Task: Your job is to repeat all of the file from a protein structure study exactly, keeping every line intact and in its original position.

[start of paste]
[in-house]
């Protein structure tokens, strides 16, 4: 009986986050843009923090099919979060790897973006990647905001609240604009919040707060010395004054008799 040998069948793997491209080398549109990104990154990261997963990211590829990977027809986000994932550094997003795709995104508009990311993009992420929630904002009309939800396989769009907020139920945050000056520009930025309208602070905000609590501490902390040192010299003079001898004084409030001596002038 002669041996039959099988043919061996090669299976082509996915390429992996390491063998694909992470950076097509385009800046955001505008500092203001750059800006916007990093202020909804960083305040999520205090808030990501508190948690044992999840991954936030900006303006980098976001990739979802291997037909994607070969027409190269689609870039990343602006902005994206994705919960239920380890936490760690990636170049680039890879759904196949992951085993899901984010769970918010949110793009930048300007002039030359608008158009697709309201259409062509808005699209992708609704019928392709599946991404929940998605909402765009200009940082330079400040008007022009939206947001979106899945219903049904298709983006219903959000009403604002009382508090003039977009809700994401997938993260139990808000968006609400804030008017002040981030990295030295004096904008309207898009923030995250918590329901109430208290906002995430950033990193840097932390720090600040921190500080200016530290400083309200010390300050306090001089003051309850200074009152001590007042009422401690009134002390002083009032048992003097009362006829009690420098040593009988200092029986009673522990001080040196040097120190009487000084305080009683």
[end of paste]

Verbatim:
[in-house]
């Protein structure tokens, strides 16, 4: 009986986050843009923090099919979060790897973006990647905001609240604009919040707060010395004054008799 040998069948793997491209080398549109990104990154990261997963990211590829990977027809986000994932550094997003795709995104508009990311993009992420929630904002009309939800396989769009907020139920945050000056520009930025309208602070905000609590501490902390040192010299003079001898004084409030001596002038 002669041996039959099988043919061996090669299976082509996915390429992996390491063998694909992470950076097509385009800046955001505008500092203001750059800006916007990093202020909804960083305040999520205090808030990501508190948690044992999840991954936030900006303006980098976001990739979802291997037909994607070969027409190269689609870039990343602006902005994206994705919960239920380890936490760690990636170049680039890879759904196949992951085993899901984010769970918010949110793009930048300007002039030359608008158009697709309201259409062509808005699209992708609704019928392709599946991404929940998605909402765009200009940082330079400040008007022009939206947001979106899945219903049904298709983006219903959000009403604002009382508090003039977009809700994401997938993260139990808000968006609400804030008017002040981030990295030295004096904008309207898009923030995250918590329901109430208290906002995430950033990193840097932390720090600040921190500080200016530290400083309200010390300050306090001089003051309850200074009152001590007042009422401690009134002390002083009032048992003097009362006829009690420098040593009988200092029986009673522990001080040196040097120190009487000084305080009683």